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Mentorship and Moving Your Business Forward

Mentorship and Moving Your Business Forward

May 17, 2019

As a business owner, the most important thing you can do (other than being willing to put in the work) is finding experts in the topic areas that you need help with. If you are smart and self-aware, you will find you need help in every area. This is not to say you don’t know how to figure things out, but that you can always find someone with a different perspective who can share their life experience with you. Mentors are there not to run your business for you, but to help you think outside the box and implement ideas quickly, and it all starts with your willingness to be coachable and take constructive criticism.

For me, being able to apply expertise and advice to my business is what has made it survive through the tough times and ultimately continue to grow. Entrepreneurship is never easy, but when you put in the work and have the right people supporting you, it makes the journey of learning really fun. This blog post isn’t going to help you find the right mentors, but hopefully it gives you some easy action items on how to prepare for mentor meetings, take conflicting advice and continue moving forward.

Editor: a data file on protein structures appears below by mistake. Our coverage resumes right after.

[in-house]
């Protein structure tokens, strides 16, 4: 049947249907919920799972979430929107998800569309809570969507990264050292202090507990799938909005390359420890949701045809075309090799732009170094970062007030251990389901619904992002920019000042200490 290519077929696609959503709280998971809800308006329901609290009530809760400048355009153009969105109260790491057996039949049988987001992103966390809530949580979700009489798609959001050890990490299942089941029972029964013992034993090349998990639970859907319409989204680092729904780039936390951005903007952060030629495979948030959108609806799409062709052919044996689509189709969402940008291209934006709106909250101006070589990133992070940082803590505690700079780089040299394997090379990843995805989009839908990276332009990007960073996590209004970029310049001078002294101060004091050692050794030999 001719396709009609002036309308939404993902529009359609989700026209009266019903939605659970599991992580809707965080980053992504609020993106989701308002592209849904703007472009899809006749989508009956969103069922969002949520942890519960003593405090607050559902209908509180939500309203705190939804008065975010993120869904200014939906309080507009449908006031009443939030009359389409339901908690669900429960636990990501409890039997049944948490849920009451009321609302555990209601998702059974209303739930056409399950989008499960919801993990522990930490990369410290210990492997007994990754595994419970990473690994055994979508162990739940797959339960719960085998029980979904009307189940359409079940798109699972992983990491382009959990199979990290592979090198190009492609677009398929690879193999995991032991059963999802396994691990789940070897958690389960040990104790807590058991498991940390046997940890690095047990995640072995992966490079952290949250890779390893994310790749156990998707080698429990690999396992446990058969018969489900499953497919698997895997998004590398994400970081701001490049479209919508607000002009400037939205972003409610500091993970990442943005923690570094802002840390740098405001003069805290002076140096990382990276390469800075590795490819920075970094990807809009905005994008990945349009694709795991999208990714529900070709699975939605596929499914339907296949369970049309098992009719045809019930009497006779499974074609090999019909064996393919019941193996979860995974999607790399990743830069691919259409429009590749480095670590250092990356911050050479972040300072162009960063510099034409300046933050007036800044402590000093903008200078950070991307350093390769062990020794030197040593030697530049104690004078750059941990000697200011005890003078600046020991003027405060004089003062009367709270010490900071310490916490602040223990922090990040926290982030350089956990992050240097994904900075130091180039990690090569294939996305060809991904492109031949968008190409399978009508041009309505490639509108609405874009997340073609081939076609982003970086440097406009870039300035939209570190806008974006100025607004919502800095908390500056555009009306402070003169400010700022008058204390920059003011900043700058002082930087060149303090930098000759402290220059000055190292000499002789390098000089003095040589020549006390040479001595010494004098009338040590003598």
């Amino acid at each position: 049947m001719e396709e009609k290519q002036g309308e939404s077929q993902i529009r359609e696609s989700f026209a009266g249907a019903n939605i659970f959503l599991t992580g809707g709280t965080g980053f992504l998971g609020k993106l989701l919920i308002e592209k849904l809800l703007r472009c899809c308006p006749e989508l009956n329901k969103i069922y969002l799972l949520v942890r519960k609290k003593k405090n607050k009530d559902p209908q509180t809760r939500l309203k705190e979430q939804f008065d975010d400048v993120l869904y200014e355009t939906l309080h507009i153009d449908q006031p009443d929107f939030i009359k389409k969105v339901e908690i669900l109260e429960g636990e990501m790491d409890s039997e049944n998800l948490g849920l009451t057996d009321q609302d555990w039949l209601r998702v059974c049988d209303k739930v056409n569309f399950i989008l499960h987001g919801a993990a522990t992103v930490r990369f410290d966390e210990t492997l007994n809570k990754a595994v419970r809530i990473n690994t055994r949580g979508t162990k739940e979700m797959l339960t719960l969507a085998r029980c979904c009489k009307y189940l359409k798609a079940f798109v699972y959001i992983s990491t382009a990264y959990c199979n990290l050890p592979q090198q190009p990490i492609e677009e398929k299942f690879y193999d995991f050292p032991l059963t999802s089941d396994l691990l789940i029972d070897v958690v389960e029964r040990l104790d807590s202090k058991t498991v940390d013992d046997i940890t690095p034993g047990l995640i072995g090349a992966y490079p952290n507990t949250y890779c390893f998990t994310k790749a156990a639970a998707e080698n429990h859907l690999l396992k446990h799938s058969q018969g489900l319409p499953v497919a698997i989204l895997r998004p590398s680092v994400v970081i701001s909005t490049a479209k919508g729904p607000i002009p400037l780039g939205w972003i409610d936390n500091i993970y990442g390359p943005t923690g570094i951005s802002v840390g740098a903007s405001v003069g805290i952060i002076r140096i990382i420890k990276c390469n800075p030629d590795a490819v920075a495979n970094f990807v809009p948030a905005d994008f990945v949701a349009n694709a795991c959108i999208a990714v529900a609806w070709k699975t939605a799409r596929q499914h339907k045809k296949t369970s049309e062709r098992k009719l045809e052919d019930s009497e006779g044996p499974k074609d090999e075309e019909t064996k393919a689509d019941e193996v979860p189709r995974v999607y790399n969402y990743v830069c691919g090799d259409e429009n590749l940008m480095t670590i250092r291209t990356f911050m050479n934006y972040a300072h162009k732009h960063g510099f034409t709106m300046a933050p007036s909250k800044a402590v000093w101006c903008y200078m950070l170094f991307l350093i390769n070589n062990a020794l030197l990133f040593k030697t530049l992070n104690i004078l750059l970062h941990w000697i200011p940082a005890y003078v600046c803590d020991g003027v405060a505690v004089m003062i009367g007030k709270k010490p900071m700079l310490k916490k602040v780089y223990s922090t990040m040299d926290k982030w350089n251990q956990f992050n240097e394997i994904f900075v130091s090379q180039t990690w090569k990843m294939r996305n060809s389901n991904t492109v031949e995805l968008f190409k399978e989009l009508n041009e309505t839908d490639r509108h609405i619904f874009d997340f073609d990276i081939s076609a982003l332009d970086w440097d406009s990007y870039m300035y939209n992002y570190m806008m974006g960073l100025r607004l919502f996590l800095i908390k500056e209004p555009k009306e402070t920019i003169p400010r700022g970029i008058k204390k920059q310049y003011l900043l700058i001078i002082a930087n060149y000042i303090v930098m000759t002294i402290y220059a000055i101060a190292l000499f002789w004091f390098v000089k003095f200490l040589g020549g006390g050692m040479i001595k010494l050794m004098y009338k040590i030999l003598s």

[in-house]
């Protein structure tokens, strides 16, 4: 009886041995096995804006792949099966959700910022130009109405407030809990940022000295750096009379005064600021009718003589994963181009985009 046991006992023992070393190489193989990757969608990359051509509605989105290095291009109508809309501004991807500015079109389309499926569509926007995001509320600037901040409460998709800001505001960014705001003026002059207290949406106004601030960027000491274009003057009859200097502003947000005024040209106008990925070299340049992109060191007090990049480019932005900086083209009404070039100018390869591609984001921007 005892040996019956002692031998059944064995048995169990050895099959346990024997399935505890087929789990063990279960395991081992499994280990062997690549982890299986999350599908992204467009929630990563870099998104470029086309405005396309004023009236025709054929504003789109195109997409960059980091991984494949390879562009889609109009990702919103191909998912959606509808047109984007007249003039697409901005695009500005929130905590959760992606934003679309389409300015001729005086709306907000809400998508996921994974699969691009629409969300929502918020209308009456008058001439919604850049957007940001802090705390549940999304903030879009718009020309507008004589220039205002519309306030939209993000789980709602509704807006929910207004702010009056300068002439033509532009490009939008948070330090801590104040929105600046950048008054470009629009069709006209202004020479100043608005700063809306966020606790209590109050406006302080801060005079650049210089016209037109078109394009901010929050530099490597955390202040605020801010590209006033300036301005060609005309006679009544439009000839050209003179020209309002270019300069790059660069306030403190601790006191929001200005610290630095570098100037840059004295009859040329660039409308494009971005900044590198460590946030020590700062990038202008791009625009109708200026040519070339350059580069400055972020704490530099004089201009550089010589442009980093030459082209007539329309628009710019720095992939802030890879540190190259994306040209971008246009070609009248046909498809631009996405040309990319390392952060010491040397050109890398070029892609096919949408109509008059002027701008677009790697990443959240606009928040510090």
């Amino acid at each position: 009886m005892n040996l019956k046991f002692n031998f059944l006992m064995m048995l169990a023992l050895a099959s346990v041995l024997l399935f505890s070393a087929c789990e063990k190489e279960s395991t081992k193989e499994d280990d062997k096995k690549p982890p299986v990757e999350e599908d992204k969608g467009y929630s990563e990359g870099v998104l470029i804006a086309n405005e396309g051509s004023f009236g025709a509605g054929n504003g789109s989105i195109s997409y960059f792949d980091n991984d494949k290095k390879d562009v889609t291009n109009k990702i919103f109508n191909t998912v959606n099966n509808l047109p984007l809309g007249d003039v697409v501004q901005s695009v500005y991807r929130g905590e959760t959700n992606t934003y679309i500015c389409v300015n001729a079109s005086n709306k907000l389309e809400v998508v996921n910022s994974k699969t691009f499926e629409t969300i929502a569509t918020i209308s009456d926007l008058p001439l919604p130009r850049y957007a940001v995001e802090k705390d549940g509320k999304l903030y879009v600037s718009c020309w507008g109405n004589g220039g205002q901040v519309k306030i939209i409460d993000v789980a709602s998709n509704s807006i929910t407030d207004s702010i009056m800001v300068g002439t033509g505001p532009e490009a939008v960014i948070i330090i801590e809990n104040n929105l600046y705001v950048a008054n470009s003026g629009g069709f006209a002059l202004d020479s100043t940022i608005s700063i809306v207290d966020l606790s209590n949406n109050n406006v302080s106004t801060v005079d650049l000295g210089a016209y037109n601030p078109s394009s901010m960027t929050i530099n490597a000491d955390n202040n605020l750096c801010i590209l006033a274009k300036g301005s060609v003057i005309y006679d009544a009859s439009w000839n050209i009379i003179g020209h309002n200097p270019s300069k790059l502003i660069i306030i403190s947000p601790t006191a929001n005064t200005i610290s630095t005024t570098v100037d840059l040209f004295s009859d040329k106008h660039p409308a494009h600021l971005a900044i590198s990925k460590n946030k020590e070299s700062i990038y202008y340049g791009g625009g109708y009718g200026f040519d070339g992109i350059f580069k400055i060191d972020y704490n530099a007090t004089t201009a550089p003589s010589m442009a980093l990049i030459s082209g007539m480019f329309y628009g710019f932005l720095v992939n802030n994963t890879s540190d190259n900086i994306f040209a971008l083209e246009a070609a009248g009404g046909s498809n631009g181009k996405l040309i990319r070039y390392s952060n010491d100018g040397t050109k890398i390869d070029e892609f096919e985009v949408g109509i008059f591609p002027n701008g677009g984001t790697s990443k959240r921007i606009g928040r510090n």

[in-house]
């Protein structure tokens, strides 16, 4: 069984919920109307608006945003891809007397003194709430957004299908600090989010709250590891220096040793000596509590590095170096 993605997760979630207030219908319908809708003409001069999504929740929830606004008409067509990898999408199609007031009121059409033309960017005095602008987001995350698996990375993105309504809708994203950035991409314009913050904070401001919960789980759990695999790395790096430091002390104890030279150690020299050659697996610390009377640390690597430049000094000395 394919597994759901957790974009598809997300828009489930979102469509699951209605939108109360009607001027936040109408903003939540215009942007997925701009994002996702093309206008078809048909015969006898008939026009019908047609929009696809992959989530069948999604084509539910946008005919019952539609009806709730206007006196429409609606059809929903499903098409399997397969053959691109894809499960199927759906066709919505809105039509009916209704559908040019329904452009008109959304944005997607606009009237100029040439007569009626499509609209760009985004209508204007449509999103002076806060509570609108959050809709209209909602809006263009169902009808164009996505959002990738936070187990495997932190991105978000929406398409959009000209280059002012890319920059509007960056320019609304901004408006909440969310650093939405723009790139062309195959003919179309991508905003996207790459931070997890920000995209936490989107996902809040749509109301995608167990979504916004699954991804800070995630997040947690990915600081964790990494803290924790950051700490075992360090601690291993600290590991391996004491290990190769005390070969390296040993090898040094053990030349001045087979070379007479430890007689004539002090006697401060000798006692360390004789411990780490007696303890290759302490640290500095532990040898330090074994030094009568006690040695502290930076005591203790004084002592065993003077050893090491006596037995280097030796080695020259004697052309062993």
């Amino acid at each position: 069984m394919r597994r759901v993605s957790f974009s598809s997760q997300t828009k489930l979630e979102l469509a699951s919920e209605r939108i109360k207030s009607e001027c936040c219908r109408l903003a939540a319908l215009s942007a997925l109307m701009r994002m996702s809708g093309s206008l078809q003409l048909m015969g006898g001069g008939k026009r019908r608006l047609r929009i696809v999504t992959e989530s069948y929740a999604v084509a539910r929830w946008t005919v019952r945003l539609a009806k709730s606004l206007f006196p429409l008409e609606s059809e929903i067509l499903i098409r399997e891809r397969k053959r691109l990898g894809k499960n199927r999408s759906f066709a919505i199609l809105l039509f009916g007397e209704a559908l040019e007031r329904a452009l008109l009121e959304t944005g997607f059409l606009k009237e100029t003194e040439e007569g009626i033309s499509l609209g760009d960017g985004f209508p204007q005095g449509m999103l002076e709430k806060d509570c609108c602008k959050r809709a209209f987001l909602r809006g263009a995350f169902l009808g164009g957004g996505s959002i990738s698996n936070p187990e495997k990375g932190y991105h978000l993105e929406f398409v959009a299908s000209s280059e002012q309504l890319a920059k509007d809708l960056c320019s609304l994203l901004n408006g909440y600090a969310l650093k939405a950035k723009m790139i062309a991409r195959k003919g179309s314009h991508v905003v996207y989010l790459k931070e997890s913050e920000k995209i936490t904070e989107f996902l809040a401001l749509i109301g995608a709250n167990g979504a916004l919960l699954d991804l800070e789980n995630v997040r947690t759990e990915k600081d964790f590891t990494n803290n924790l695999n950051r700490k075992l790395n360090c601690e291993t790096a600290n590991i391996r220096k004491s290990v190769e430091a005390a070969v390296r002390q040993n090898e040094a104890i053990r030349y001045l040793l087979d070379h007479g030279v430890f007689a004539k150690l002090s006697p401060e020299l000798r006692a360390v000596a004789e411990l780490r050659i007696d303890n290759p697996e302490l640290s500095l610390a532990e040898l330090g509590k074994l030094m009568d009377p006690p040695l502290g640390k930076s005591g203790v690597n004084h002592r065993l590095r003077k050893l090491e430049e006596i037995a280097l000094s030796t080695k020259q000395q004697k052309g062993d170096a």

Preparing for Mentorship

We’ve all received that incredibly general advice before that was meant to be helpful but was something you’d heard about 10,000 times already. If you want to avoid it from happening again, please read on:

Plan Time Accordingly

Keep in mind that most mentor meetings are about 1 hour. Make sure you are being conscientious of the time allotted and come prepared with an appropriate amount of topics/questions to discuss.

Consider the Location of the Meeting

Meetings today are sometimes in person but can also be done via phone or video call. Dress appropriately and print out the information you want the mentor to look at or send information to discuss over to them in advance.

Understand Your Audience

Your mentor most likely has a specific topic they like to focus on. Find out what it is, and make sure you keep your meeting focused on their expertise. Mentors want to be helpful. Do not waste your time or theirs by asking questions about topics for which they have no interest.

Context is Key

Be articulate with where you are at with your business. In order to get advice that is applicable, make sure you are explaining the context of the situation so that the mentor can have enough information to give you an educated opinion.

Send Information Early

If you want specific advice, then you need to make sure the mentor has time to review the options available and can understand what you have already done to try and figure out a solution. It is your job to make sure they understand the groundwork you have already done so they don’t backtrack what you have already thought about.

Listening to Your Mentor